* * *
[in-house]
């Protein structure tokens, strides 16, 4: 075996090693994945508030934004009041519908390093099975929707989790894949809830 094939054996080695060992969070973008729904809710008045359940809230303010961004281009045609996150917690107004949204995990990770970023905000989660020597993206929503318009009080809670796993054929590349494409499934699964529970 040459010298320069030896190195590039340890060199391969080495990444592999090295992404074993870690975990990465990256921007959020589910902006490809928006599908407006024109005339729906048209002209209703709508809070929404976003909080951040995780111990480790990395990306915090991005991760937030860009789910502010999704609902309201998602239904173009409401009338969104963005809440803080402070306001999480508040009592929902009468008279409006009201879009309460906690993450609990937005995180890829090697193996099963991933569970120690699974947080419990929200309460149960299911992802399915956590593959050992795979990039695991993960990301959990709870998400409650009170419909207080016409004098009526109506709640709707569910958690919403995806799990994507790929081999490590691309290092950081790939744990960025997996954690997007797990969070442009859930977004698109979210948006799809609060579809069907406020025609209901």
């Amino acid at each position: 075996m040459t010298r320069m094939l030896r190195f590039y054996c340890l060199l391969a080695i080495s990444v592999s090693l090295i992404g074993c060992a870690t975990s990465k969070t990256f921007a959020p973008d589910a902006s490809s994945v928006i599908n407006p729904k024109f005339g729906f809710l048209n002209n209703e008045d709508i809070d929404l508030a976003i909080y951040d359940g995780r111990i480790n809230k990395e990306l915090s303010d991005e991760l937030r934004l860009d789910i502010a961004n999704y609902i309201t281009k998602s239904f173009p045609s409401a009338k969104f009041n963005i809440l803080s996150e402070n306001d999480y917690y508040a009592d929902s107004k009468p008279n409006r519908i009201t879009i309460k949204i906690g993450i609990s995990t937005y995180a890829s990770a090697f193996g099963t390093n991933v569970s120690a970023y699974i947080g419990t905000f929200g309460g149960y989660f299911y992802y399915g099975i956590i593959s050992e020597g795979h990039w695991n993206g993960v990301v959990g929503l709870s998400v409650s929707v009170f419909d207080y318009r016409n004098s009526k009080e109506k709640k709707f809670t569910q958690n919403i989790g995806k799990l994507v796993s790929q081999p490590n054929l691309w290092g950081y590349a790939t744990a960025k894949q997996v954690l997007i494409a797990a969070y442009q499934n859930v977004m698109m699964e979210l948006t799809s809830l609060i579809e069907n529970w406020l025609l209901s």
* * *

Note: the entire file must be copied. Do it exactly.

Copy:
[in-house]
């Protein structure tokens, strides 16, 4: 075996090693994945508030934004009041519908390093099975929707989790894949809830 094939054996080695060992969070973008729904809710008045359940809230303010961004281009045609996150917690107004949204995990990770970023905000989660020597993206929503318009009080809670796993054929590349494409499934699964529970 040459010298320069030896190195590039340890060199391969080495990444592999090295992404074993870690975990990465990256921007959020589910902006490809928006599908407006024109005339729906048209002209209703709508809070929404976003909080951040995780111990480790990395990306915090991005991760937030860009789910502010999704609902309201998602239904173009409401009338969104963005809440803080402070306001999480508040009592929902009468008279409006009201879009309460906690993450609990937005995180890829090697193996099963991933569970120690699974947080419990929200309460149960299911992802399915956590593959050992795979990039695991993960990301959990709870998400409650009170419909207080016409004098009526109506709640709707569910958690919403995806799990994507790929081999490590691309290092950081790939744990960025997996954690997007797990969070442009859930977004698109979210948006799809609060579809069907406020025609209901």
């Amino acid at each position: 075996m040459t010298r320069m094939l030896r190195f590039y054996c340890l060199l391969a080695i080495s990444v592999s090693l090295i992404g074993c060992a870690t975990s990465k969070t990256f921007a959020p973008d589910a902006s490809s994945v928006i599908n407006p729904k024109f005339g729906f809710l048209n002209n209703e008045d709508i809070d929404l508030a976003i909080y951040d359940g995780r111990i480790n809230k990395e990306l915090s303010d991005e991760l937030r934004l860009d789910i502010a961004n999704y609902i309201t281009k998602s239904f173009p045609s409401a009338k969104f009041n963005i809440l803080s996150e402070n306001d999480y917690y508040a009592d929902s107004k009468p008279n409006r519908i009201t879009i309460k949204i906690g993450i609990s995990t937005y995180a890829s990770a090697f193996g099963t390093n991933v569970s120690a970023y699974i947080g419990t905000f929200g309460g149960y989660f299911y992802y399915g099975i956590i593959s050992e020597g795979h990039w695991n993206g993960v990301v959990g929503l709870s998400v409650s929707v009170f419909d207080y318009r016409n004098s009526k009080e109506k709640k709707f809670t569910q958690n919403i989790g995806k799990l994507v796993s790929q081999p490590n054929l691309w290092g950081y590349a790939t744990a960025k894949q997996v954690l997007i494409a797990a969070y442009q499934n859930v977004m698109m699964e979210l948006t799809s809830l609060i579809e069907n529970w406020l025609l209901s």